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Tunisia: Looking ahead or back to the future?

Antonius Verheijen's picture

I had the privilege recently to spend an unscheduled hour of discussion with a group of young Tunisians who were visiting our offices. As often, on these occasions it is hard not to get captured by the energy and impatience of the young people in this region. It gives hope that entrepreneurial spirit is really alive and well in a country where reliable private sector services remain otherwise hard to come by, let alone public ones. If one combines the energy of youth with the message in a recent (equally energetic) speech by the Minister of Development to a large group of investors, one gets a sense that Tunisia is, indeed, looking ahead and not to the past.

Yet, as always, reality is far more complex, and often we are confronted with a much gloomier picture of a country that is perceived as, economically, turning inward. This is the case even more so now, as Tunisia is coming under immense pressure to get its public finances in order. This has generated some decisions that go right against the message of openness and dynamism that one gets when meeting with young Tunisians. It all begs the question, for a newcomer like myself, which of the parallel universes is the real one, and, as in a movie, which one ultimately will prevail.

Are public credit guarantees worth the hype?

Sergio Schmukler's picture

Public credit guarantees have become a popular instrument to expand lending to small and medium enterprises (SMEs). More than 30 percent of credit guarantee schemes around the world have some form of state ownership. Public credit guarantee schemes are particularly important in developing countries, where they are the main type of guarantee scheme.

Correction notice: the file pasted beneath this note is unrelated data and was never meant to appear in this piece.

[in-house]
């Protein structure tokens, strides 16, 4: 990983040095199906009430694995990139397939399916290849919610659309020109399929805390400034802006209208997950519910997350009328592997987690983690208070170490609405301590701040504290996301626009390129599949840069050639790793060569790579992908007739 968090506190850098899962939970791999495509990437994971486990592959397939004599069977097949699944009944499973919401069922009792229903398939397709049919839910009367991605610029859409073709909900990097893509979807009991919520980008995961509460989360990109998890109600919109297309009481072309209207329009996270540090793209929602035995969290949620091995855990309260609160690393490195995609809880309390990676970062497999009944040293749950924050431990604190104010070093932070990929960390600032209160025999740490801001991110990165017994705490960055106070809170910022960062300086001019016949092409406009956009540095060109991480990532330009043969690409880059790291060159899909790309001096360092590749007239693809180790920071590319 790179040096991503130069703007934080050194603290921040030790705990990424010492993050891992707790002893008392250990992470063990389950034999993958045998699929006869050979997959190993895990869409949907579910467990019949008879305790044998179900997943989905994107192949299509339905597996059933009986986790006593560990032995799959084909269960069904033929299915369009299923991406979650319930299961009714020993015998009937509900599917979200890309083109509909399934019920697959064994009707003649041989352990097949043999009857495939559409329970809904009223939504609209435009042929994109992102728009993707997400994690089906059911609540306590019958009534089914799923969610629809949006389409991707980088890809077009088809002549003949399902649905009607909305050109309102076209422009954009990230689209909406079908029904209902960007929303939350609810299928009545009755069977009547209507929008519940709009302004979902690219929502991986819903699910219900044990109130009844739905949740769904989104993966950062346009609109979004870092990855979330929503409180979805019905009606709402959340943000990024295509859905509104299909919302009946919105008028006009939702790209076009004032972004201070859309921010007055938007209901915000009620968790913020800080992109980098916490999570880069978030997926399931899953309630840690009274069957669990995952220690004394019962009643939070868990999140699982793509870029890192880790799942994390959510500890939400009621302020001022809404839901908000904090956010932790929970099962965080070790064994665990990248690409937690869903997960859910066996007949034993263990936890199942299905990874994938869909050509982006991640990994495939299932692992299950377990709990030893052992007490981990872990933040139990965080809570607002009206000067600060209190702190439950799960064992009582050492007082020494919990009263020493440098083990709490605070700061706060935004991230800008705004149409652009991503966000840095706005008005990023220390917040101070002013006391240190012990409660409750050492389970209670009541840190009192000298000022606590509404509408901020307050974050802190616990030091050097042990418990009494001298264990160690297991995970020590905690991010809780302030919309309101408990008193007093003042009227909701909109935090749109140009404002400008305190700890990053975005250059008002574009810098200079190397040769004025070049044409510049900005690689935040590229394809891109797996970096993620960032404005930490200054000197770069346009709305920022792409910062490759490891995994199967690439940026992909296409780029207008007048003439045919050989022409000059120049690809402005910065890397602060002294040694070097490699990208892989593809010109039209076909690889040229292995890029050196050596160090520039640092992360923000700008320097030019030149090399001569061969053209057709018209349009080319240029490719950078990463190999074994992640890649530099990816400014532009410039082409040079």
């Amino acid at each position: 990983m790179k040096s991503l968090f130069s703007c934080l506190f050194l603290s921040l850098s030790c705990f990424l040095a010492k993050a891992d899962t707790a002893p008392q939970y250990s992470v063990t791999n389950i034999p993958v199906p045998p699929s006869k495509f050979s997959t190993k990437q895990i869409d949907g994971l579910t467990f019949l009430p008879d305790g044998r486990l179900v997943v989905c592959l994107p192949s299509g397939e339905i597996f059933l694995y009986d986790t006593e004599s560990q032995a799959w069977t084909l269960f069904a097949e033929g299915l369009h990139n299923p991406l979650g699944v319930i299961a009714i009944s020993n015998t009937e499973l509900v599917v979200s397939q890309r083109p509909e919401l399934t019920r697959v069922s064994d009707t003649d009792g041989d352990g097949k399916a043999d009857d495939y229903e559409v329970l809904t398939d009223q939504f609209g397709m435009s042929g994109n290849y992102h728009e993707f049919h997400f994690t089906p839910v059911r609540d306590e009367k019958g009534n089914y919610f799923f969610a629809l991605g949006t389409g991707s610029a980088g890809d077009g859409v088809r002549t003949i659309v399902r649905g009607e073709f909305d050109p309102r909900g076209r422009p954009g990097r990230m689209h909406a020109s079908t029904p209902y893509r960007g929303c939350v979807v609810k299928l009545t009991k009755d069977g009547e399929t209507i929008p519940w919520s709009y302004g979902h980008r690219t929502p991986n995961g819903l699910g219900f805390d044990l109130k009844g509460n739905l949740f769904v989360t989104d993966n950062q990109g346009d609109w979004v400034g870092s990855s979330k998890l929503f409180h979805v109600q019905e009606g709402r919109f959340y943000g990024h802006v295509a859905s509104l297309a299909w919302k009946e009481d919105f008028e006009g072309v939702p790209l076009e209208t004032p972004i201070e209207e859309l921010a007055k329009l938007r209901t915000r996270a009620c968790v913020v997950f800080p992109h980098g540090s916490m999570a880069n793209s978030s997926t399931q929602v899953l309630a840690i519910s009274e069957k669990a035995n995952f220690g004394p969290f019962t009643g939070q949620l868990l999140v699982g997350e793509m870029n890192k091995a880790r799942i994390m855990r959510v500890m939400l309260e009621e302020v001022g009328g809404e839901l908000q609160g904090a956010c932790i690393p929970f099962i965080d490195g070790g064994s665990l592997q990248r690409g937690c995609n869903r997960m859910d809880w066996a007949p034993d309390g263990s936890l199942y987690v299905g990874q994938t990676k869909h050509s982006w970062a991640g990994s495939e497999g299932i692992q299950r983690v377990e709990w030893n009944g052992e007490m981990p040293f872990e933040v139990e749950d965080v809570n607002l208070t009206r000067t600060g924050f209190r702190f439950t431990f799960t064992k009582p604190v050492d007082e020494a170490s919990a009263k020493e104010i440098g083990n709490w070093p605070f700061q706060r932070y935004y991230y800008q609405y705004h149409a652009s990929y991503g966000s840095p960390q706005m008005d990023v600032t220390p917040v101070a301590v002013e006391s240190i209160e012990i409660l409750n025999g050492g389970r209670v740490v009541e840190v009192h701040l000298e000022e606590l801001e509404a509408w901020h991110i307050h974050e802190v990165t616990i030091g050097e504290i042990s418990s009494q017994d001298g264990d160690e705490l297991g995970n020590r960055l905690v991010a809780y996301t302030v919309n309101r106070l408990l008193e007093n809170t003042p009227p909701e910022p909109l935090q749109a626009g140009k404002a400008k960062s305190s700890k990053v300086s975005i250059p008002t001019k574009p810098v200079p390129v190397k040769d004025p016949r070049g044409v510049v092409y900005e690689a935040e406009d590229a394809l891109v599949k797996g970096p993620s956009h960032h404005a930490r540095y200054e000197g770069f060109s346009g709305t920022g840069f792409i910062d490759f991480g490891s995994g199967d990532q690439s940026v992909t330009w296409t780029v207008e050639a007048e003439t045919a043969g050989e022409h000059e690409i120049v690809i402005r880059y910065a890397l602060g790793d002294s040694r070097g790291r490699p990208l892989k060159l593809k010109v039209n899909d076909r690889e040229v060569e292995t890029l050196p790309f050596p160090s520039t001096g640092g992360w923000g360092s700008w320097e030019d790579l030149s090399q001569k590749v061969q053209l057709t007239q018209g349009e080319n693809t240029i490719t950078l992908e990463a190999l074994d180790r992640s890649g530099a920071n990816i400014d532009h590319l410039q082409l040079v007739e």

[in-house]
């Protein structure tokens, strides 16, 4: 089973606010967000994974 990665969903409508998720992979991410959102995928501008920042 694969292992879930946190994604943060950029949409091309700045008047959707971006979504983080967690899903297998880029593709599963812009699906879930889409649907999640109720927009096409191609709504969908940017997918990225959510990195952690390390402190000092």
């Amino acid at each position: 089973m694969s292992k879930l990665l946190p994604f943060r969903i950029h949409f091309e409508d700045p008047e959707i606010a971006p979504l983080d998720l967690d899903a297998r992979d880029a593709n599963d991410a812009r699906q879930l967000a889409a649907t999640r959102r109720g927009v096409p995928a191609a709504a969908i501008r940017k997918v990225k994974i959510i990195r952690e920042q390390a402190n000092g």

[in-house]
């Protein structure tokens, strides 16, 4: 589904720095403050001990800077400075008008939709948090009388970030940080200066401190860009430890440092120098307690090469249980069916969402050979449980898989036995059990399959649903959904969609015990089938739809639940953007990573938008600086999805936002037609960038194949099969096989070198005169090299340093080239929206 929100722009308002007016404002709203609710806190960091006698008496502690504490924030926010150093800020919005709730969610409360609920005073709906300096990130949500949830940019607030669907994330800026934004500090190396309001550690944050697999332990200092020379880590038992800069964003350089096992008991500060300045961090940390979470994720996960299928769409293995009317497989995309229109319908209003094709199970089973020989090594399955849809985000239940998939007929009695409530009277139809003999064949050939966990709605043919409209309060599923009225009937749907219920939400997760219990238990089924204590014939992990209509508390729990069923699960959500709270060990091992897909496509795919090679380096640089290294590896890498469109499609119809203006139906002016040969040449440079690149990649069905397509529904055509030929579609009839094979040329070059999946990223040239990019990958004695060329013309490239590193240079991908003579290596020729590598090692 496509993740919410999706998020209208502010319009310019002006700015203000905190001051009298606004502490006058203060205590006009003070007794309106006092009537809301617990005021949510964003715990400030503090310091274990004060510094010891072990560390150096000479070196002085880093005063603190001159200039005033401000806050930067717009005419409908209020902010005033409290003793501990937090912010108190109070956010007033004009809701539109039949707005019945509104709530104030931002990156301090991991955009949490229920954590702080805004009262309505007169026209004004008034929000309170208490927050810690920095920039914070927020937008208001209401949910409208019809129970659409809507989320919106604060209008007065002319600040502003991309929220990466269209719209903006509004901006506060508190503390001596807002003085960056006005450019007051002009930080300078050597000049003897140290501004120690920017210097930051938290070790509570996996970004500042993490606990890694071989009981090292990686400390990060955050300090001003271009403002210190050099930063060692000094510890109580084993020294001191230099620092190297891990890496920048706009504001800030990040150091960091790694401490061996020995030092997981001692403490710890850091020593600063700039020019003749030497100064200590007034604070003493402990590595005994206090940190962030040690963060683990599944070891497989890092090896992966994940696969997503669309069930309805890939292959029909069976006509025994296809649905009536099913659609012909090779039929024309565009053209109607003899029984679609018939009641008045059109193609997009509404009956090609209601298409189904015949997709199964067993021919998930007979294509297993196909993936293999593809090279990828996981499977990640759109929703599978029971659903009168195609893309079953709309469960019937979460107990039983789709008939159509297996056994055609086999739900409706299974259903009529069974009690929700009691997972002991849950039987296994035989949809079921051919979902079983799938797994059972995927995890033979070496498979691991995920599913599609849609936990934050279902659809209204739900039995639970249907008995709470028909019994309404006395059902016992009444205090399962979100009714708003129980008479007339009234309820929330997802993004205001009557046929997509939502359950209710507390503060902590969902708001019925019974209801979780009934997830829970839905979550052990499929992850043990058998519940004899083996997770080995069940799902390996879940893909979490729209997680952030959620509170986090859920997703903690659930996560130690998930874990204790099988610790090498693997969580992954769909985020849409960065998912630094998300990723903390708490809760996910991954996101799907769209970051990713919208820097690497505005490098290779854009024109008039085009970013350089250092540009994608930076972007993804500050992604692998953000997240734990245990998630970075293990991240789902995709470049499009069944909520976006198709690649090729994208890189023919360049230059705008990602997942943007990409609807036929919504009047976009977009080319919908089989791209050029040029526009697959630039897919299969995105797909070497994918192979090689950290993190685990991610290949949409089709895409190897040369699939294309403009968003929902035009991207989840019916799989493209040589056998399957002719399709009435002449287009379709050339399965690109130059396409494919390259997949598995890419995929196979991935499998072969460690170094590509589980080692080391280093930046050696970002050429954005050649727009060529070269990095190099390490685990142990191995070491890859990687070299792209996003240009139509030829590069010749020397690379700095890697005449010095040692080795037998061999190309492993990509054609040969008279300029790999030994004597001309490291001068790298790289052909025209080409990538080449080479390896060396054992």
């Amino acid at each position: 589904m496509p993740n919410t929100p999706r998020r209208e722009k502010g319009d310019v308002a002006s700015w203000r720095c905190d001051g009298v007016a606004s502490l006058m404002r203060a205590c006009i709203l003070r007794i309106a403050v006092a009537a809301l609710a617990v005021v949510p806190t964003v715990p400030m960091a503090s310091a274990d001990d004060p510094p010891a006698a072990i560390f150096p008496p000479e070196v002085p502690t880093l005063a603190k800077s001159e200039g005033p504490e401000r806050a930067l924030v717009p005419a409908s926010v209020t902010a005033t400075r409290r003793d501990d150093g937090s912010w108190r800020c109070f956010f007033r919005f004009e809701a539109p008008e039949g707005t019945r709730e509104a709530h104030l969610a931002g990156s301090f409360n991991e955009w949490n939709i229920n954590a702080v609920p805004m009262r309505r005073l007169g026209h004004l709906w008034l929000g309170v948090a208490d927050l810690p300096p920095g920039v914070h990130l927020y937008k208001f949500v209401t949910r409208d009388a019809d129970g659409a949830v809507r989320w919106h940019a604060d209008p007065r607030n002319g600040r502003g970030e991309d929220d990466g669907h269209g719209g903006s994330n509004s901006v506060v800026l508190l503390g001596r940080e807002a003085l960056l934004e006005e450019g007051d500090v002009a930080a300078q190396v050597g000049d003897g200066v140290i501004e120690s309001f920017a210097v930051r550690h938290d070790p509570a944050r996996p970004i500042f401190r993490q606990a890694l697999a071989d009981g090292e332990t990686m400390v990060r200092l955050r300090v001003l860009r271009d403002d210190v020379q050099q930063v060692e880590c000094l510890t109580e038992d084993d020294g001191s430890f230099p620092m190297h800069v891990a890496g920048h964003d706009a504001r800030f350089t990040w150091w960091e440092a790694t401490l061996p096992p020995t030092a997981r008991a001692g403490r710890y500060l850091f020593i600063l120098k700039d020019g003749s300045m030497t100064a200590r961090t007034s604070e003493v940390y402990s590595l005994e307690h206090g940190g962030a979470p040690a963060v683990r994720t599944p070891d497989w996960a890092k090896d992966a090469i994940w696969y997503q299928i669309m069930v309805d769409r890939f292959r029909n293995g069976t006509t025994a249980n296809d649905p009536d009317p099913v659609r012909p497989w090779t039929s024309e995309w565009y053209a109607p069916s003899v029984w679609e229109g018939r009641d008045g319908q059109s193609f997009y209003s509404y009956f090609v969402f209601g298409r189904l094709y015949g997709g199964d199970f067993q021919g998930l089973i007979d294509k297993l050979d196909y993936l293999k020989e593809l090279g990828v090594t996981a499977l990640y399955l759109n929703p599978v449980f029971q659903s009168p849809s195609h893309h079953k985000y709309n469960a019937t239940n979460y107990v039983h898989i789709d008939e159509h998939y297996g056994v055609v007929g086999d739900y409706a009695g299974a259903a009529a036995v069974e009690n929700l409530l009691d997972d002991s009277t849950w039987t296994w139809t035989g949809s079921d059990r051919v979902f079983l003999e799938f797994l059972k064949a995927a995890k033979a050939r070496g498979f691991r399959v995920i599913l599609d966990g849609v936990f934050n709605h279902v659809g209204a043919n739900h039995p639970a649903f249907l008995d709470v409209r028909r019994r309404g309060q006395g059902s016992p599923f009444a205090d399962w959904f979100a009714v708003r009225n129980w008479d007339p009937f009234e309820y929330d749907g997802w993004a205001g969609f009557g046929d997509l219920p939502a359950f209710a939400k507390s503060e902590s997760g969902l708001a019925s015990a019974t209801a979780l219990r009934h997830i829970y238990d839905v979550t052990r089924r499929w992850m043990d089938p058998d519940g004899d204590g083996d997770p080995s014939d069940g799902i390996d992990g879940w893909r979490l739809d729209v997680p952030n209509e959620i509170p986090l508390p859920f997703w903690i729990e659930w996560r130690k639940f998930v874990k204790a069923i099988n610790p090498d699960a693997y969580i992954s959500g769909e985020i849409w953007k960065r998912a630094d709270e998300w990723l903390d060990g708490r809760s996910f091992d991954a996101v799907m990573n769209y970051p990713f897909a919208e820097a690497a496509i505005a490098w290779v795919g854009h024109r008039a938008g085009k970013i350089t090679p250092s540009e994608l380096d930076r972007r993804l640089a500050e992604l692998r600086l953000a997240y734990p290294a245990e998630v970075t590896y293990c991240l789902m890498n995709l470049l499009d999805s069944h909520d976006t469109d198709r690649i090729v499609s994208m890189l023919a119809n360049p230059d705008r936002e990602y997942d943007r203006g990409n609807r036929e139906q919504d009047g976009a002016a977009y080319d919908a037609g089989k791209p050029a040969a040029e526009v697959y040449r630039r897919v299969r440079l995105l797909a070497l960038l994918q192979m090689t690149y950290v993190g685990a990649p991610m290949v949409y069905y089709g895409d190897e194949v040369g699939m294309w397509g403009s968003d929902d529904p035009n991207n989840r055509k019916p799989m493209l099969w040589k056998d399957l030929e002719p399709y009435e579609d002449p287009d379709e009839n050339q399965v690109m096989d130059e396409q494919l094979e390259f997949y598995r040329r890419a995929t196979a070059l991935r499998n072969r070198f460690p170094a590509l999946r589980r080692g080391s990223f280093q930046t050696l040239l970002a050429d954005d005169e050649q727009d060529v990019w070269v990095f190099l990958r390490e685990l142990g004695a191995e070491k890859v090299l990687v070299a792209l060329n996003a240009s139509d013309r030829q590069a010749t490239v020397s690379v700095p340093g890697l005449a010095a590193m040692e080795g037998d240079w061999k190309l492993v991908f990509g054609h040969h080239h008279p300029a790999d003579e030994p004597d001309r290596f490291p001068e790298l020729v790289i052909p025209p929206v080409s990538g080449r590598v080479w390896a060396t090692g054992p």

5 things you (probably) didn’t know about the EU’s “Lagging regions”

Thomas Farole's picture

Economic growth does not evenly spread within countries: some regions benefit, while other regions lag behind. This is as true in the European Union (EU) as in most other parts of the world, despite  significant convergence efforts in the EU. The leading regions in Europe have, on average, 2.3 times the GDP per capita of their poorest counterparts.

There are 5 things you (probably) didn’t know about the phenomenon of “lagging regions” within the EU.
 

Watch the Growth of Trade country-level data availability in TCdata360

Reg Onglao's picture

Note: This is the first blog of a series of blog posts on data availability within the context of TCdata360, wherein each post will focus on a different aspect of data availability.

With open data comes missing data. We know that all indicators are not created equal and some are better covered than others. Ditto for countries in which coverage can range from near universal such as the United States of America to very sparse indeed such as Saint Martin (French part).

TCdata360 is no exception. While our data spans across over 200 countries and 2000+ indicators, our data suffers from some of the same gaps as many other datasets do: uneven coverage and quality. With that basic fact in mind, we have set about exploring what our data gaps tell us — we have 'data-fied' our data gaps so to speak.

In the next few blogs we'll explore our data gaps to identify any patterns we can find within the context of the TCdata360 platform[1] — which countries and regions throw up surprises, which topics are better covered than others, which datasets and indicators grow more 'fashionable' when, and the like. In this first blog, we’ll look at data availability at the country level.

Getting to financial close on PPPs: Aligning transaction advisor payment terms with project success

Marc-André Roy's picture


Photo: Jakob Montrasio | Flickr Creative Commons